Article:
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Digital Service Programs: Assessing Results and Coordinating with Chief Information Officers Can Improve Delivery of Federal Projects

GAO-16-733T Published: Jun 10, 2016. Publicly Released: Jun 10, 2016.
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What GAO Found

In a draft report, GAO determined that the General Service Administration's (GSA) 18F and Office of Management and Budget's (OMB) U.S. Digital Service (USDS) have provided a variety of services to agencies supporting their information technology (IT) efforts. Specifically, 18F staff helped 18 agencies with 32 projects and generally provided development and consulting services, including software development solutions and acquisition consulting. In addition, USDS provided assistance on 13 projects across 11 agencies and generally provided consulting services, including quality assurance, problem identification and recommendations, and software engineering. Further, according to GAO's survey, managers were generally satisfied with the services they received from 18F and USDS on these projects (see table).

Results of GAO Survey on Satisfaction with Digital Services Projects


Very satisfied

Moderately satisfied

Neither satisfied nor dissatisfied

Moderately dissatisfied

No response







U.S. Digital Service






Source: GAO survey of agency project managers that engaged with 18F and USDS. | GAO16733T

Both 18F and USDS have partially implemented practices to identify and help agencies address problems with IT projects. Specifically, 18F has developed several outcome-oriented goals and related performance measures, as well as procedures for prioritizing projects; however, not all of its goals are outcome-oriented and it has not yet fully measured program performance. Similarly, USDS has developed goals, but they are not all outcome-oriented and it has established performance measures for only one of its goals. USDS has also measured progress for just one goal. Further, it has not fully implemented its procedures for prioritizing projects. Until 18F and USDS fully implement these practices, it will be difficult to hold the programs accountable for results.

Agencies are beginning to establish digital service teams. Of the 25 agencies that requested funding for these teams, OMB has established charters with 6 agencies for their digital service teams. In addition, according to the USDS Deputy Administrator, USDS plans to establish charters with an additional 3 agencies by the end of the fiscal year—the Department of Education, as well as the Social Security Administration and Small Business Administration. For the remaining 16 agencies, as of April 2016, 8 agencies reported that they plan to establish digital service teams but have yet to establish charters with USDS. The other 8 agencies reported that they do not plan to establish digital service teams by September 2016 because they did not receive requested funding. Further, of the four agencies GAO selected to review, only one has defined the relationship between its digital service team and the agency Chief Information Officer (CIO). This is due, in part, to the fact that USDS policy does not describe the expected relationship between CIOs and these teams. Until OMB updates its policy and ensures that the responsibilities between the CIOs and digital services teams are clearly defined, it is unclear whether CIOs will be able to fulfill their statutory responsibilities with respect to IT management of the projects undertaken by the digital service teams.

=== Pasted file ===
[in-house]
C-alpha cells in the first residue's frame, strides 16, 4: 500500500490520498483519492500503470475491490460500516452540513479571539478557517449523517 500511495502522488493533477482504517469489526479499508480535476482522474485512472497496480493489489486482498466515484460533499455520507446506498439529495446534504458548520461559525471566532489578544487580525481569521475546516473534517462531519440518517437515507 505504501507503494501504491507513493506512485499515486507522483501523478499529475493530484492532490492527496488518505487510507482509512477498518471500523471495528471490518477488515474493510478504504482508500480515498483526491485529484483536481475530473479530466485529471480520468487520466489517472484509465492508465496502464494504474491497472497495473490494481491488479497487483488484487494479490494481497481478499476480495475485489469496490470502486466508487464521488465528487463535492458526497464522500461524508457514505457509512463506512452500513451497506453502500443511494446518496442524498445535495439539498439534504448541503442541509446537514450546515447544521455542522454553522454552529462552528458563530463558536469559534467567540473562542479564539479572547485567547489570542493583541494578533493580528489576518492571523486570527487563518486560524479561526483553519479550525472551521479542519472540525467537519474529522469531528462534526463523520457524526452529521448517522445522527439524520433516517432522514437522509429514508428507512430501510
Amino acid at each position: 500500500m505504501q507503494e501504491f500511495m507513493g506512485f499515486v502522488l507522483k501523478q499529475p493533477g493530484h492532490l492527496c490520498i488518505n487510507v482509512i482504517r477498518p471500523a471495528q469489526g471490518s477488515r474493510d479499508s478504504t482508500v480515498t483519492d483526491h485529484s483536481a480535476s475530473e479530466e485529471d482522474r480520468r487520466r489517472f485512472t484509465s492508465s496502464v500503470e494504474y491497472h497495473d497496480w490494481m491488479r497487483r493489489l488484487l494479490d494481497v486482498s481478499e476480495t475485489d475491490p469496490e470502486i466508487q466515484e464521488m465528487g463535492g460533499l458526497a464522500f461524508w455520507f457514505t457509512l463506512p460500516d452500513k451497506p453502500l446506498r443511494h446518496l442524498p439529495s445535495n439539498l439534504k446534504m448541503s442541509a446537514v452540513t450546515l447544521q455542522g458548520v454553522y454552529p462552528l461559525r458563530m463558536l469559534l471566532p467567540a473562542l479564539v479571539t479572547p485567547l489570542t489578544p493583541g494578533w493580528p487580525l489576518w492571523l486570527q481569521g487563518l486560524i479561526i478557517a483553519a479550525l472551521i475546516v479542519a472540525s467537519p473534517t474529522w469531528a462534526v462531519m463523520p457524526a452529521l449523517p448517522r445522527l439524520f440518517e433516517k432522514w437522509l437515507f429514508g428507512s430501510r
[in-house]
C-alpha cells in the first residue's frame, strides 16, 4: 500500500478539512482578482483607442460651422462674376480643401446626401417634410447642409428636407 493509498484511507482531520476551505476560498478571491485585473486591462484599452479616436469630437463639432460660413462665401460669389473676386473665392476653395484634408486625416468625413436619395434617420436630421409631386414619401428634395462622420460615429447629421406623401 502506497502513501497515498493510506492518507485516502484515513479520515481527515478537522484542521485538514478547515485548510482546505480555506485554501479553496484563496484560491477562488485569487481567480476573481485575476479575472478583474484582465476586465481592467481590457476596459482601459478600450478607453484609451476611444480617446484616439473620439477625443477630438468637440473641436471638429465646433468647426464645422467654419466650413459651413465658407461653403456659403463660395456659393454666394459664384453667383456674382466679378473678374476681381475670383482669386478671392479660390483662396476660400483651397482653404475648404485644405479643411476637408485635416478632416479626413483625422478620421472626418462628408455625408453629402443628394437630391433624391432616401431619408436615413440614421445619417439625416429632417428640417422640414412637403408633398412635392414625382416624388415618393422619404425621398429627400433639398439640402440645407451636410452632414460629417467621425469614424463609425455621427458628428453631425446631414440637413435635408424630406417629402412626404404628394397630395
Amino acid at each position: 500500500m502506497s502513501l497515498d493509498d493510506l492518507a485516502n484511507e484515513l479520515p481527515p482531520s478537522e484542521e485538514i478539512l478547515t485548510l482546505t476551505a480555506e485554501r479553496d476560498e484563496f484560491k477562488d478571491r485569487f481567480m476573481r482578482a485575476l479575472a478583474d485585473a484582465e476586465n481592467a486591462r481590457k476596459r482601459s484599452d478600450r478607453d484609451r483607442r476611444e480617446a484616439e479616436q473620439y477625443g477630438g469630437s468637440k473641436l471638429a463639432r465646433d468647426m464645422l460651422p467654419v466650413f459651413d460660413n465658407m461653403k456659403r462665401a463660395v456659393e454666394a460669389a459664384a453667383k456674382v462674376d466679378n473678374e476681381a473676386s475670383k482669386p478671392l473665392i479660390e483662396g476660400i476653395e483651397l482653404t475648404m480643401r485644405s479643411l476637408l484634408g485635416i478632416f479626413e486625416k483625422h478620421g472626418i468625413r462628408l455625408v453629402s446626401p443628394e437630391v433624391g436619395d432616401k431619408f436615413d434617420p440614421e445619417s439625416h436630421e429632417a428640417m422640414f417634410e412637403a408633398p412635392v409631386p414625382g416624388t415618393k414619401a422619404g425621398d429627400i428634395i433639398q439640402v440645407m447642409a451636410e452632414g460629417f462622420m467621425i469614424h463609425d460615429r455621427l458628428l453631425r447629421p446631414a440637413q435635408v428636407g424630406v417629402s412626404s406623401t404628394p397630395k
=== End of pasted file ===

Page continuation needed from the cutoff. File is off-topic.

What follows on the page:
Why GAO Did This Study

In an effort to improve IT across the federal government, in March 2014 GSA established a team, known as 18F that provides IT services to agencies. In addition, in August 2014 the Administration established USDS, which aims to improve the federal IT services provided to citizens. OMB also required agencies to establish their own digital service teams.

GAO was asked to summarize its draft report that (1) describes 18F and USDS efforts to address problems with IT projects and agencies' views of services provided, (2) assesses these programs' efforts against practices for performance measurement and project prioritization, and (3) assesses agency plans to establish their own digital service teams. In preparing the draft report on which this testimony is based, GAO reviewed 32 18F projects and 13 USDS projects that were underway or completed as of August 2015 and surveyed agencies about these projects; reviewed 18F and USDS in key performance measurement and project prioritization practices; reviewed 25 agencies' efforts to establish digital service teams; and reviewed documentation from four agencies, which were chosen based on their progress made in establishing digital service teams.


GAO's draft report includes two recommendations to GSA and three recommendations to OMB to improve goals and performance measurement. In addition, GAO's draft report is recommending that OMB update USDS policy to define the relationships between CIOs and digital services teams.

Full Report

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